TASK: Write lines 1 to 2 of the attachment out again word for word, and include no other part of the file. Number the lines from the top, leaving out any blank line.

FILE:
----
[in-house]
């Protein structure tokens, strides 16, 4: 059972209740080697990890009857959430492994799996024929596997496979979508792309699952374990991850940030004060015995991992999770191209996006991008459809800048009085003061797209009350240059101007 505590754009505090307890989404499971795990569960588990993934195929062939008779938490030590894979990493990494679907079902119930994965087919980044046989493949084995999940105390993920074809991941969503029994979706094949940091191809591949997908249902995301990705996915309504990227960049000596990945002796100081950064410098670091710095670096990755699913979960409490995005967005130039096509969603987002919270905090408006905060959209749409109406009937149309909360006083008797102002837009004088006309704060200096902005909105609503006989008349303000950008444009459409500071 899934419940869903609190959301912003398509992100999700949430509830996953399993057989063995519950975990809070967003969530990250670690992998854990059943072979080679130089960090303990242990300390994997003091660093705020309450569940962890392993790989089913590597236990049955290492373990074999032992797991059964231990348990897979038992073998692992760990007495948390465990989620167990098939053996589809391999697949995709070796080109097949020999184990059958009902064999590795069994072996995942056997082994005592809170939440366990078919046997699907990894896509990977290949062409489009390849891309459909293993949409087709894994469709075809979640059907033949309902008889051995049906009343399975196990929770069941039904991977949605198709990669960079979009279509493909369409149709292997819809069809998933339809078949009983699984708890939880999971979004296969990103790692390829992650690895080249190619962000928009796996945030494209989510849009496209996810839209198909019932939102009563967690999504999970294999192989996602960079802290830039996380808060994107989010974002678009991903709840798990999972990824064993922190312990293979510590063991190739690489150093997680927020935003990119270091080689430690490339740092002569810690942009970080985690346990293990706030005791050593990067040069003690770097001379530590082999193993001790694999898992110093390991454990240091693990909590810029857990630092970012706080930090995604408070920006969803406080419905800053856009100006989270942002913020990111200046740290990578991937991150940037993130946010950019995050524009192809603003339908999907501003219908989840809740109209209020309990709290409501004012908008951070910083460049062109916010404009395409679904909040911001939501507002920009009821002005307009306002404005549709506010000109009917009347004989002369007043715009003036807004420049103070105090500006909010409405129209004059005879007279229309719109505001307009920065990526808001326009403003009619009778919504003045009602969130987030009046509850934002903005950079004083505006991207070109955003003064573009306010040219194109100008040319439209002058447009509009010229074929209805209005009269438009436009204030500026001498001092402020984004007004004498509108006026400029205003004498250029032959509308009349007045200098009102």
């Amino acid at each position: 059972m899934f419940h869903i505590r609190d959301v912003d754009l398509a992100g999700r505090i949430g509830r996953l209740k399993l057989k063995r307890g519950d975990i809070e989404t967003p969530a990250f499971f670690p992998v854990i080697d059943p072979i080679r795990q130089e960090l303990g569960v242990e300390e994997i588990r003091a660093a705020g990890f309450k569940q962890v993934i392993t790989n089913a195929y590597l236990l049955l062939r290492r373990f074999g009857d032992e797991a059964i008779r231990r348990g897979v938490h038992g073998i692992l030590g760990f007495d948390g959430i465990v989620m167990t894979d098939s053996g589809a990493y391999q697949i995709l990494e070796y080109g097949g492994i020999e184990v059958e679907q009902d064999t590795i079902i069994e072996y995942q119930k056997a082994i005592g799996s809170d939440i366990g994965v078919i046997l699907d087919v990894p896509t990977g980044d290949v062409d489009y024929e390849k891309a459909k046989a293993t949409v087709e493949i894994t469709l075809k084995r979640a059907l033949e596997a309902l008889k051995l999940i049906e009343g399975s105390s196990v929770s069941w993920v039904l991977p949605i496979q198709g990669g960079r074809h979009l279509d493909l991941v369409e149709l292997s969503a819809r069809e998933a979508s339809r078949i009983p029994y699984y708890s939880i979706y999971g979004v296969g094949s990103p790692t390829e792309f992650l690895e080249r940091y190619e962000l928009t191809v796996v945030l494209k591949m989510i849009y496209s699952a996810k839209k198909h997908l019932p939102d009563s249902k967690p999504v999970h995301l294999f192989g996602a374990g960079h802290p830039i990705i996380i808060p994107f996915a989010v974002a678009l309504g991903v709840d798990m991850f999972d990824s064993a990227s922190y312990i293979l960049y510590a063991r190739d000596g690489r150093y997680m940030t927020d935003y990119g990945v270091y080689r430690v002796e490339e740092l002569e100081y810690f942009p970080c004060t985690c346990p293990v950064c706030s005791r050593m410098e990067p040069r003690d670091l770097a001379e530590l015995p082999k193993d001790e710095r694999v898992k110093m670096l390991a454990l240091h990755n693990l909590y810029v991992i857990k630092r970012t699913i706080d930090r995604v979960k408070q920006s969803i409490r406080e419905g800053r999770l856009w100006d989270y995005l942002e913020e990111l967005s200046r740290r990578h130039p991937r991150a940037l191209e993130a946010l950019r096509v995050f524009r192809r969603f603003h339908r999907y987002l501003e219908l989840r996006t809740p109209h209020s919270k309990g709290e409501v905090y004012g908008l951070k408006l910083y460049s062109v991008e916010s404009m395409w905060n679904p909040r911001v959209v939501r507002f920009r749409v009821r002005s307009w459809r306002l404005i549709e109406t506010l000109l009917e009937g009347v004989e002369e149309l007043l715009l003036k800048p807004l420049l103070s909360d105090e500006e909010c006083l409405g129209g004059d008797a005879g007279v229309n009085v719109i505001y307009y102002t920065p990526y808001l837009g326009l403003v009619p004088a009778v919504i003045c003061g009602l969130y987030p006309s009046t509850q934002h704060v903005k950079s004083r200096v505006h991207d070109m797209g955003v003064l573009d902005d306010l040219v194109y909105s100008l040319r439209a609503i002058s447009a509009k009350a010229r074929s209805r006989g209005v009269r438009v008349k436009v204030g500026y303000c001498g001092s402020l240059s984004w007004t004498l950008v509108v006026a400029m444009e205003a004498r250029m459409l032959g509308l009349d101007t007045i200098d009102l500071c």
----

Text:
[in-house]
């Protein structure tokens, strides 16, 4: 059972209740080697990890009857959430492994799996024929596997496979979508792309699952374990991850940030004060015995991992999770191209996006991008459809800048009085003061797209009350240059101007 505590754009505090307890989404499971795990569960588990993934195929062939008779938490030590894979990493990494679907079902119930994965087919980044046989493949084995999940105390993920074809991941969503029994979706094949940091191809591949997908249902995301990705996915309504990227960049000596990945002796100081950064410098670091710095670096990755699913979960409490995005967005130039096509969603987002919270905090408006905060959209749409109406009937149309909360006083008797102002837009004088006309704060200096902005909105609503006989008349303000950008444009459409500071 899934419940869903609190959301912003398509992100999700949430509830996953399993057989063995519950975990809070967003969530990250670690992998854990059943072979080679130089960090303990242990300390994997003091660093705020309450569940962890392993790989089913590597236990049955290492373990074999032992797991059964231990348990897979038992073998692992760990007495948390465990989620167990098939053996589809391999697949995709070796080109097949020999184990059958009902064999590795069994072996995942056997082994005592809170939440366990078919046997699907990894896509990977290949062409489009390849891309459909293993949409087709894994469709075809979640059907033949309902008889051995049906009343399975196990929770069941039904991977949605198709990669960079979009279509493909369409149709292997819809069809998933339809078949009983699984708890939880999971979004296969990103790692390829992650690895080249190619962000928009796996945030494209989510849009496209996810839209198909019932939102009563967690999504999970294999192989996602960079802290830039996380808060994107989010974002678009991903709840798990999972990824064993922190312990293979510590063991190739690489150093997680927020935003990119270091080689430690490339740092002569810690942009970080985690346990293990706030005791050593990067040069003690770097001379530590082999193993001790694999898992110093390991454990240091693990909590810029857990630092970012706080930090995604408070920006969803406080419905800053856009100006989270942002913020990111200046740290990578991937991150940037993130946010950019995050524009192809603003339908999907501003219908989840809740109209209020309990709290409501004012908008951070910083460049062109916010404009395409679904909040911001939501507002920009009821002005307009306002404005549709506010000109009917009347004989002369007043715009003036807004420049103070105090500006909010409405129209004059005879007279229309719109505001307009920065990526808001326009403003009619009778919504003045009602969130987030009046509850934002903005950079004083505006991207070109955003003064573009306010040219194109100008040319439209002058447009509009010229074929209805209005009269438009436009204030500026001498001092402020984004007004004498509108006026400029205003004498250029032959509308009349007045200098009102």